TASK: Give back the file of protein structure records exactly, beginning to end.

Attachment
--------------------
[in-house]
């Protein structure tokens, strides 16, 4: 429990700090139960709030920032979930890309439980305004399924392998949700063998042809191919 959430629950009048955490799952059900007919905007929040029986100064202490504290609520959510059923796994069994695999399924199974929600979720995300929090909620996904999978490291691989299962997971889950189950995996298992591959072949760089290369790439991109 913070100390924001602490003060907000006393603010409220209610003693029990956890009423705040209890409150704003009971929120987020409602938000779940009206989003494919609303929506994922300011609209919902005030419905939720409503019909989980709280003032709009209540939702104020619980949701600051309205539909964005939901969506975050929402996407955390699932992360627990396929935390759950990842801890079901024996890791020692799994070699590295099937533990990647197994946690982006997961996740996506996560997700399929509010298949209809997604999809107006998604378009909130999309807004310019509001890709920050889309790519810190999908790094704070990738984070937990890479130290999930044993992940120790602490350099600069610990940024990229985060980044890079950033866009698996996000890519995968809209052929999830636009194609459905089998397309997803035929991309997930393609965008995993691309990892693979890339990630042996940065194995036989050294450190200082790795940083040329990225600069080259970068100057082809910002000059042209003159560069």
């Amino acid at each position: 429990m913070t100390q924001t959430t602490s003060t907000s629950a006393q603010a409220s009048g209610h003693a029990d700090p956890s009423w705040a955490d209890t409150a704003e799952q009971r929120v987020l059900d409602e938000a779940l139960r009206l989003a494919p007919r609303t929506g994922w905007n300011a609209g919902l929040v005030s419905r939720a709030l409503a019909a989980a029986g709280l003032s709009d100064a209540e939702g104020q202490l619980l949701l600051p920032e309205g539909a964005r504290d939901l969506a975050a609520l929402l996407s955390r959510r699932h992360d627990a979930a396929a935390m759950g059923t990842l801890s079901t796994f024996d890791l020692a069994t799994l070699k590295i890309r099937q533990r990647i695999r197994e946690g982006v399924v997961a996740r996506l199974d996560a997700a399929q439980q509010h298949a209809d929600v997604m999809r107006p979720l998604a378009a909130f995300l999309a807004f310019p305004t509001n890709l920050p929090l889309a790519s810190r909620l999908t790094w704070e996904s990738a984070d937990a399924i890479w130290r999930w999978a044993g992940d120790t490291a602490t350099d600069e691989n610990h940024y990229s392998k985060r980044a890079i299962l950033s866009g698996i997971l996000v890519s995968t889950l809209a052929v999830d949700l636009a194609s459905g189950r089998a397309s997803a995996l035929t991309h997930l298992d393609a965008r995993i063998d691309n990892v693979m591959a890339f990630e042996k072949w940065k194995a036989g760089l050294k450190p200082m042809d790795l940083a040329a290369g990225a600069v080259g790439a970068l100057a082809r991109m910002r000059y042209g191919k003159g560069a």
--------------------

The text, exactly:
[in-house]
């Protein structure tokens, strides 16, 4: 429990700090139960709030920032979930890309439980305004399924392998949700063998042809191919 959430629950009048955490799952059900007919905007929040029986100064202490504290609520959510059923796994069994695999399924199974929600979720995300929090909620996904999978490291691989299962997971889950189950995996298992591959072949760089290369790439991109 913070100390924001602490003060907000006393603010409220209610003693029990956890009423705040209890409150704003009971929120987020409602938000779940009206989003494919609303929506994922300011609209919902005030419905939720409503019909989980709280003032709009209540939702104020619980949701600051309205539909964005939901969506975050929402996407955390699932992360627990396929935390759950990842801890079901024996890791020692799994070699590295099937533990990647197994946690982006997961996740996506996560997700399929509010298949209809997604999809107006998604378009909130999309807004310019509001890709920050889309790519810190999908790094704070990738984070937990890479130290999930044993992940120790602490350099600069610990940024990229985060980044890079950033866009698996996000890519995968809209052929999830636009194609459905089998397309997803035929991309997930393609965008995993691309990892693979890339990630042996940065194995036989050294450190200082790795940083040329990225600069080259970068100057082809910002000059042209003159560069």
């Amino acid at each position: 429990m913070t100390q924001t959430t602490s003060t907000s629950a006393q603010a409220s009048g209610h003693a029990d700090p956890s009423w705040a955490d209890t409150a704003e799952q009971r929120v987020l059900d409602e938000a779940l139960r009206l989003a494919p007919r609303t929506g994922w905007n300011a609209g919902l929040v005030s419905r939720a709030l409503a019909a989980a029986g709280l003032s709009d100064a209540e939702g104020q202490l619980l949701l600051p920032e309205g539909a964005r504290d939901l969506a975050a609520l929402l996407s955390r959510r699932h992360d627990a979930a396929a935390m759950g059923t990842l801890s079901t796994f024996d890791l020692a069994t799994l070699k590295i890309r099937q533990r990647i695999r197994e946690g982006v399924v997961a996740r996506l199974d996560a997700a399929q439980q509010h298949a209809d929600v997604m999809r107006p979720l998604a378009a909130f995300l999309a807004f310019p305004t509001n890709l920050p929090l889309a790519s810190r909620l999908t790094w704070e996904s990738a984070d937990a399924i890479w130290r999930w999978a044993g992940d120790t490291a602490t350099d600069e691989n610990h940024y990229s392998k985060r980044a890079i299962l950033s866009g698996i997971l996000v890519s995968t889950l809209a052929v999830d949700l636009a194609s459905g189950r089998a397309s997803a995996l035929t991309h997930l298992d393609a965008r995993i063998d691309n990892v693979m591959a890339f990630e042996k072949w940065k194995a036989g760089l050294k450190p200082m042809d790795l940083a040329a290369g990225a600069v080259g790439a970068l100057a082809r991109m910002r000059y042209g191919k003159g560069a």